Sled March

            The Sled March builds on all of the same concepts as the posture holds, but now the athlete is able to build strength in the right positions. The beauty of prowler (sled) pushing is that athletes HAVE to apply force into the ground in order to move the sled. They should not be performed with poor technique when acceleration development is the goal, so be conservative with the load initially. Be sure to emphasize rear leg extension and an active, tight core position.

Sled Runs

            Drag sleds are great tools for speed development, and they’re generally fun for athletes to use. They should however be used with caution, as people often butcher these. These runs are effective for the same reason the above drills are, but are obviously a bit more advanced from a technical standpoint. Its not just “load up a sled and run to get faster.” I like to think of sled runs as more of a strength/power modality, as opposed to simply a speed drill. This is because the added weight will not allow the athlete to run at full speed, but encourages force output at appropriate angles in order to move the sled. This is what leads to increases in acceleration!

We hope this is helpful! Have a question or comment? Let us know what you think, and be sure to follow us on social media!

How to Effectively Train the Lower Half for Baseball/Softball

Have you ever had a coach tell you needed to get stronger in the lower half? It’s one of the most common goals I hear when evaluating new athletes, and understandably, having a strong lower half means hitting and throwing the ball with more power. However, in order to achieve a strong lower half, it’s important that I explain the 3 planes of motion and the exercises we use to drive the best results for strong, powerful baseball/softball movements. So, let’s have a brief kinesiology review:

We have the opportunity to move in three planes of motion. These are the sagittal plane (straight forward), the frontal plane (side to side), and the transverse plane (rotational movements). You see, lifting weights is mostly restricted to the sagittal plane, which is great for getting really strong, but is also where many programs miss the boat. Imagine for a moment the sagittal plane as a train, straight forward with no ability to turn. Now imagine a power lifter turned short stop who can’t rotate or turn. Not ideal, right?

Lucas Sims and Tanner Roark of the Cincinnati Reds training for strength with the trap bar deadlift.    Strength is the foundation for power and safe weight lifting (squats, deadlifts, etc.) practices are the absolute gold standard to increase muscle mass, strength, and general athleticism.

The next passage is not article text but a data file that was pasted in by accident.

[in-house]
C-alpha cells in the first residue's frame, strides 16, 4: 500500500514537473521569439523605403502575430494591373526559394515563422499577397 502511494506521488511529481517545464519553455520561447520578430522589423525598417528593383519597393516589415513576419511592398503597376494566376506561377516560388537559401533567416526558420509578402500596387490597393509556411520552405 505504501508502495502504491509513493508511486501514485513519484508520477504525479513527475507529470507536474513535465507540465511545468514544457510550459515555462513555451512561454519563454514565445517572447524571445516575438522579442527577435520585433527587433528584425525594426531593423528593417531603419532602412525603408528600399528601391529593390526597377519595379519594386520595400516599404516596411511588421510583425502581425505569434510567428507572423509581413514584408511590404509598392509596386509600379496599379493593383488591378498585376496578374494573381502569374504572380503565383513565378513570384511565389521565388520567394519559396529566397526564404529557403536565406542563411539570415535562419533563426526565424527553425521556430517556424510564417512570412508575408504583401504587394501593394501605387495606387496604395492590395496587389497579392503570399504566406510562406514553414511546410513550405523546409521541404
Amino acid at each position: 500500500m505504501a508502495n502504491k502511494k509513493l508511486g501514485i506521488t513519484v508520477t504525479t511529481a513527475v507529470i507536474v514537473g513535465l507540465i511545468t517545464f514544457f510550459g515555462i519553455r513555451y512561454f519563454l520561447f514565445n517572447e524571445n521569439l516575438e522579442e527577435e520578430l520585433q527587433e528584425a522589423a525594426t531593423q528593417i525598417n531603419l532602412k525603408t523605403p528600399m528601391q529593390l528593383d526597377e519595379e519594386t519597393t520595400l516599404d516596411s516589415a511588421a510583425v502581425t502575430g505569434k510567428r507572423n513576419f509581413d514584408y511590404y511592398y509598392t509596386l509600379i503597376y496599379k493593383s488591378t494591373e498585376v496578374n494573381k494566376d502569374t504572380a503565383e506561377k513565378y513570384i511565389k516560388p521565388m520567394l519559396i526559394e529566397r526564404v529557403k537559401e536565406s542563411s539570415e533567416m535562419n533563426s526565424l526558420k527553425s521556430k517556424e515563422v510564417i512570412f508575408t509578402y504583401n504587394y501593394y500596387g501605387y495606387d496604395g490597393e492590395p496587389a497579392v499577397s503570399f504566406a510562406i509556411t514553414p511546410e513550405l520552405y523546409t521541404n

Lucas Sims and Tanner Roark of the Cincinnati Reds training for strength with the trap bar deadlift.

Strength is the foundation for power and safe weight lifting (squats, deadlifts, etc.) practices are the absolute gold standard to increase muscle mass, strength, and general athleticism.

Good training uses an intelligent blend of weight training AND frontal/transverse plane development. Rotational athletes, like baseball and softball players, must be able to create and control several different types of motion across nearly all the joints in the body.

Michael Chavis of the Boston Red Sox. The swing requires adequate rotation at the hips, spine, in conjunction with tremendous lateral force production. (All outside the sagittal plane).

Michael Chavis of the Boston Red Sox. The swing requires adequate rotation at the hips, spine, in conjunction with tremendous lateral force production. (All outside the sagittal plane).

Below are a few common training drills we use in addition to weight lifting to help drive lower half contribution, address movement outside the sagittal plane, and have good carryover to baseball/softball movements.

Medicine ball SCOOP TOSS

This is probably the most common medicine ball drill used in the training world. It can be a game changer for creating rotational power, but it must be coached and performed correctly. This is a medicine ball training drill and should be performed as such; it is NOT intended to mimic a baseball swing. We instruct our athletes to focus on proper weight shifting and to make each throw with intent. The drill also allows the athlete to train sequencing, timing, back side drive, and shoulder/hip separation. Take a look at this tutorial: